Hide
        steve_l added a comment -

        I'm assuming that the problems here are to see how the system handles network, host and disk failures. A good first step would be: what problems happen most often? And which problems are traumatic enough to send everyones pagers off, as they are the ones to care about.

        • disk failures could be mocked with some filesystem which simulates problems: bad data, missing data, even hanging reads and writes.
        • network failures are harder to simulate as there are so many kinds. DNS failures, exceptions on every single part of an IO operation, are all candidates. Perhaps we could have a special mock IPC client that raises these exceptions in test runs.
        • This is the kind of thing that virtualized clusters are good for, but they have odd timing quirks to make you worry about what is going on.
        Show
        steve_l added a comment - I'm assuming that the problems here are to see how the system handles network, host and disk failures. A good first step would be: what problems happen most often? And which problems are traumatic enough to send everyones pagers off, as they are the ones to care about. disk failures could be mocked with some filesystem which simulates problems: bad data, missing data, even hanging reads and writes. network failures are harder to simulate as there are so many kinds. DNS failures, exceptions on every single part of an IO operation, are all candidates. Perhaps we could have a special mock IPC client that raises these exceptions in test runs. This is the kind of thing that virtualized clusters are good for, but they have odd timing quirks to make you worry about what is going on.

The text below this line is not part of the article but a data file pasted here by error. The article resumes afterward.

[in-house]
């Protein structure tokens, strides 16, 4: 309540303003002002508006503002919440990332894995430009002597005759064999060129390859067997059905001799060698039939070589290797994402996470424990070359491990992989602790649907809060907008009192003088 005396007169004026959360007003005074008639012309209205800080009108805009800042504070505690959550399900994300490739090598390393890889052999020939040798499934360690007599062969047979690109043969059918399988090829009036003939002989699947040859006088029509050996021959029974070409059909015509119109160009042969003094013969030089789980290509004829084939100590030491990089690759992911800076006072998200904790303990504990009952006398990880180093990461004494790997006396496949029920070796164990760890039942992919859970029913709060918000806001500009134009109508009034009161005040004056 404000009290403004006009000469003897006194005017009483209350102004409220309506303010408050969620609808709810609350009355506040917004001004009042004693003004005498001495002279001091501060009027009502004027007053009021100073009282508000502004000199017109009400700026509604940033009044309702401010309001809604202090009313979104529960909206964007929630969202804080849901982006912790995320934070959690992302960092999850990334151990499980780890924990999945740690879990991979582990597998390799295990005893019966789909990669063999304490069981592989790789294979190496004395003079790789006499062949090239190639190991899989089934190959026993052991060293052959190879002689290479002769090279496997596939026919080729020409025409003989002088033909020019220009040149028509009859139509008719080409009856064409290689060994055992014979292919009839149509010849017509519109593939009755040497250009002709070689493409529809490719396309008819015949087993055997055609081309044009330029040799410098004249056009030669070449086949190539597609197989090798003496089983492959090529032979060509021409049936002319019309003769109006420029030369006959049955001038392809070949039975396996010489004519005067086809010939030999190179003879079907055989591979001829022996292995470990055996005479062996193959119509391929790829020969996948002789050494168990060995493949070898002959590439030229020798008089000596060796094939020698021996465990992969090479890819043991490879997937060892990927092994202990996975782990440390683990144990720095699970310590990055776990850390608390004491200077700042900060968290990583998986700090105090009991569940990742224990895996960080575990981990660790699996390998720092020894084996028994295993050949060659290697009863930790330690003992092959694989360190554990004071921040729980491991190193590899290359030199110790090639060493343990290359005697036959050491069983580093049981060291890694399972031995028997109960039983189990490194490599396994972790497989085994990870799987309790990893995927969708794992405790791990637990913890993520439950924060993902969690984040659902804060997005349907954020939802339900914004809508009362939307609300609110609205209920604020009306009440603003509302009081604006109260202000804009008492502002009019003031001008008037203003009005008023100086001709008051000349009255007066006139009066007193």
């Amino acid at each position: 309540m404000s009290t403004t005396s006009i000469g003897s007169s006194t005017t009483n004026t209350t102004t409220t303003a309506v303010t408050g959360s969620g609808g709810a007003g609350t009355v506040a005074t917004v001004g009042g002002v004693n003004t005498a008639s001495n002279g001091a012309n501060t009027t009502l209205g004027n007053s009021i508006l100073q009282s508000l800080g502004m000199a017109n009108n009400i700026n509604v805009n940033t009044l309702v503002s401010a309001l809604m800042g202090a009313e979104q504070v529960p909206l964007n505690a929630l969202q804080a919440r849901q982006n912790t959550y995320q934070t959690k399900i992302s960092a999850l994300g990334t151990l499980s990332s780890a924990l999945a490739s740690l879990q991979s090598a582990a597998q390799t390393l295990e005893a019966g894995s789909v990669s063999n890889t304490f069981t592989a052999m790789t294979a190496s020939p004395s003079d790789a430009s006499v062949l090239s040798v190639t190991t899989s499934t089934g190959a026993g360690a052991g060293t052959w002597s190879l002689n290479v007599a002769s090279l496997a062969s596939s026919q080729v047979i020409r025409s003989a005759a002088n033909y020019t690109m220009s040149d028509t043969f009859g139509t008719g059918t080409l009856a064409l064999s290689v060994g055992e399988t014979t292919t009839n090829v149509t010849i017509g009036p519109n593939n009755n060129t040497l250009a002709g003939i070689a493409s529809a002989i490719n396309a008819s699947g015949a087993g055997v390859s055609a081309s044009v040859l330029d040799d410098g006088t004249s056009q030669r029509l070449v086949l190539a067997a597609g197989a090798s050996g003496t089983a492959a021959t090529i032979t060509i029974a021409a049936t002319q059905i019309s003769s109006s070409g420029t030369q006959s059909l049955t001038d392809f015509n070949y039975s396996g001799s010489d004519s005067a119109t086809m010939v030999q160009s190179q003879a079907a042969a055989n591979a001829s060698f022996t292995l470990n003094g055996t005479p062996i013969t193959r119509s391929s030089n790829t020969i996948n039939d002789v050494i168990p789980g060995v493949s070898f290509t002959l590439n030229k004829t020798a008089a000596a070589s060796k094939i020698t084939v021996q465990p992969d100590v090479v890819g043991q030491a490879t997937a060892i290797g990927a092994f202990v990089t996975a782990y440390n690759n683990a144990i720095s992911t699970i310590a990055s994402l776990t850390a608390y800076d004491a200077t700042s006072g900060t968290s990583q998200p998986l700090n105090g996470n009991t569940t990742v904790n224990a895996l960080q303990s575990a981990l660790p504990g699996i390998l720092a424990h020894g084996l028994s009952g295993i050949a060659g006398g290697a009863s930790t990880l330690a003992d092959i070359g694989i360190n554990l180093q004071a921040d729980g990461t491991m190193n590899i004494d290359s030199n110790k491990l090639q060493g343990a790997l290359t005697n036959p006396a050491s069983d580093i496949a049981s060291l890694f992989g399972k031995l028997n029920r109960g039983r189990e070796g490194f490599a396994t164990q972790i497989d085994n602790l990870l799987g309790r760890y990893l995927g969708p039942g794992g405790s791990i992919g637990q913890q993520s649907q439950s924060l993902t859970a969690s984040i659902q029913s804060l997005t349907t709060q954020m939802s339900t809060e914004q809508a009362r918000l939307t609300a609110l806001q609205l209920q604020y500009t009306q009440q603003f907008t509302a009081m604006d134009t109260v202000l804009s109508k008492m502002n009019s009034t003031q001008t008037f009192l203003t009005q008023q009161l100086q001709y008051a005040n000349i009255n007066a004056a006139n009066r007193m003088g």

Hide
        Devaraj Das added a comment -

        Steve, this issue is more about how the various distributed parts of the system work together in the event of failures and under stress. So yes, while you are right that disk failures can be a part of this test, they can probably be easily covered in unit tests as well. As part of this issue, we could inject a fault that just deletes a bunch of map output files from some trackers that will lead to handling of the case where the corresponding maps are killed and reexecuted elsewhere.. Network failures are kind of handled in my proposal where we STOP/CONT trackers at will. STOP can be seen as faking a network failure while CONT can be seen as a network recovery...